The school year will be fast approaching. Time for annual eye exams. Summertime, August in particular, is a popular month for checking eye health and need for glasses for kids. But how can you tell if your child actually needs glasses?
More is involved in determining glasses needs and binocular function than just reading a vision chart at the pediatrician’s office. It is of course an important part of an exam, but some children will do well reading the chart, but still have difficulty functioning visually.
A comprehensive exam will consist of visual acuity measurement (how well they read the chart) as well as binocular vision (muscle movements), color vision, stereo acuity (depth perception), a refraction (determines if they are near-sighted or far-sighted), and a dilation.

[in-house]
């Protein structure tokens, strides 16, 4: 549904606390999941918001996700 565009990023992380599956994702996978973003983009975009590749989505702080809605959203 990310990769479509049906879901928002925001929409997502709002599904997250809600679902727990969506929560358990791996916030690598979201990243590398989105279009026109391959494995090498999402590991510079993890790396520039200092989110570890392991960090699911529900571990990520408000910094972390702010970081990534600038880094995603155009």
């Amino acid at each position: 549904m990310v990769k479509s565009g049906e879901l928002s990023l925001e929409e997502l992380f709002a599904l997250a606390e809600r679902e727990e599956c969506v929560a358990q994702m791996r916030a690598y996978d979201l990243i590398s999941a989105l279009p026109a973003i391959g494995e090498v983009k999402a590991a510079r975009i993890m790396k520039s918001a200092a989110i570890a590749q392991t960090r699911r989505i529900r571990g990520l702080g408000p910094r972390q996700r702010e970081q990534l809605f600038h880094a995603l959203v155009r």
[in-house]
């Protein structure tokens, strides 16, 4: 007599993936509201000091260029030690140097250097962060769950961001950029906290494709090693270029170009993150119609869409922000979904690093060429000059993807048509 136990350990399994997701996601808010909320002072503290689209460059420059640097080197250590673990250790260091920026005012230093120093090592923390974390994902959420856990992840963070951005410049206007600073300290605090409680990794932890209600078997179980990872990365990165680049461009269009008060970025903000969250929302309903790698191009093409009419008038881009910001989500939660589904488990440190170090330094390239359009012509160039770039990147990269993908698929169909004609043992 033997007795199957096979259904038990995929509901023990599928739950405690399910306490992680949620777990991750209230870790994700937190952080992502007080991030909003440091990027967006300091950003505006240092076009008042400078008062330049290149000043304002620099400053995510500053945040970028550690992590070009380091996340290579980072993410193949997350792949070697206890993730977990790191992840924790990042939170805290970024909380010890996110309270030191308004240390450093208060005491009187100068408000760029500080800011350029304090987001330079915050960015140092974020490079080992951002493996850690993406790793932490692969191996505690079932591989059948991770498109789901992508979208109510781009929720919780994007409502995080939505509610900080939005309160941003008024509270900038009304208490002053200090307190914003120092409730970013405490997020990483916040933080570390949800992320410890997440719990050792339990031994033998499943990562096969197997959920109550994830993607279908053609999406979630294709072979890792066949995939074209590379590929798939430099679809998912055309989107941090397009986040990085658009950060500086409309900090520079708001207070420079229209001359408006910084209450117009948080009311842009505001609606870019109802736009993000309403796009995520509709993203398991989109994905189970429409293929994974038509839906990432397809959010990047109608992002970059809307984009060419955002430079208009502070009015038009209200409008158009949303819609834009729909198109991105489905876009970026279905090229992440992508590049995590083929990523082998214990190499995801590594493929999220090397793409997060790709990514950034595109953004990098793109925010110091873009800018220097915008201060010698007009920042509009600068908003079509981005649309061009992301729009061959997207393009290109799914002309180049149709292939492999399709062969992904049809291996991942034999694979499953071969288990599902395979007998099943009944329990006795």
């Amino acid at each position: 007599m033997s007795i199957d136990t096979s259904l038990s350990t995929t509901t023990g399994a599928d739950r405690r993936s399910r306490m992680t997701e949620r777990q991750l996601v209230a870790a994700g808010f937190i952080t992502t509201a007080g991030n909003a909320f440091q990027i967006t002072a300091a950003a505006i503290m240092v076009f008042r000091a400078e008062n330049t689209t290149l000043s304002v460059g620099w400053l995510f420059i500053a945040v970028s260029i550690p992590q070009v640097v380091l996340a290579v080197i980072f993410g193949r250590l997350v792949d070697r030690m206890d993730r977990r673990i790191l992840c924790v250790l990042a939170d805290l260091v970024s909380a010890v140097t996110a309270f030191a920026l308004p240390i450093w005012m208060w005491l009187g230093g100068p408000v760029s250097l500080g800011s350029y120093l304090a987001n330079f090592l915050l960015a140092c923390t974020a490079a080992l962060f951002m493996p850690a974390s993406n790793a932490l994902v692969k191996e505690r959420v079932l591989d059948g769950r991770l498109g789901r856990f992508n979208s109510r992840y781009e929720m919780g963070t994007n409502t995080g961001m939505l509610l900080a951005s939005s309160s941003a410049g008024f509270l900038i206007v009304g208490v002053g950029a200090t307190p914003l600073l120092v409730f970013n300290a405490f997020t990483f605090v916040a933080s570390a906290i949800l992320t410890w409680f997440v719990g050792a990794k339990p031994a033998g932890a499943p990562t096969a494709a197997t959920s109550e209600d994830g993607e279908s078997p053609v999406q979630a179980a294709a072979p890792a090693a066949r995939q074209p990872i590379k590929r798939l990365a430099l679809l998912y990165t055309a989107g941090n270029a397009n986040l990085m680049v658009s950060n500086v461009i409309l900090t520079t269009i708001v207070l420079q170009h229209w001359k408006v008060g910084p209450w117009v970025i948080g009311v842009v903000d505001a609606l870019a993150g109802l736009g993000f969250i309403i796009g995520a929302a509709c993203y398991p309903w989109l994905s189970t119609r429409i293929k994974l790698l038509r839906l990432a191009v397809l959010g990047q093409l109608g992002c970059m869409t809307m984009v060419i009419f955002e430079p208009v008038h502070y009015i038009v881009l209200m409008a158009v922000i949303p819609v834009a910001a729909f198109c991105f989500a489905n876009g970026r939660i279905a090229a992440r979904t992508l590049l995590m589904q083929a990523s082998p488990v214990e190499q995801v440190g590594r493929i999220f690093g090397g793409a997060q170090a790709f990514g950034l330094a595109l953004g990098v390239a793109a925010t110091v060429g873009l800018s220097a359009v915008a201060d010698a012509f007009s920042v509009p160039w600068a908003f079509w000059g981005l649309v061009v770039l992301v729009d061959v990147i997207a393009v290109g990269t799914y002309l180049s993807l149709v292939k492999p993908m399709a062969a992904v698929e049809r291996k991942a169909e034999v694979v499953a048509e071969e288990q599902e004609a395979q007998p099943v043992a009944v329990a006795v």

Even if your child can read the chart just fine, they may still need to wear glasses. This is due to the fact that children are really good at accommodating (focusing). They will focus all day long, which can lead to headaches. They may also see well with one eye and not the other. This is difficult for a parent to notice since the child usually doesn’t complain. They may have an eye turn, or develop one due to amblyopia. All of these things are very important to have checked prior to the start of a new school year to start your child off right.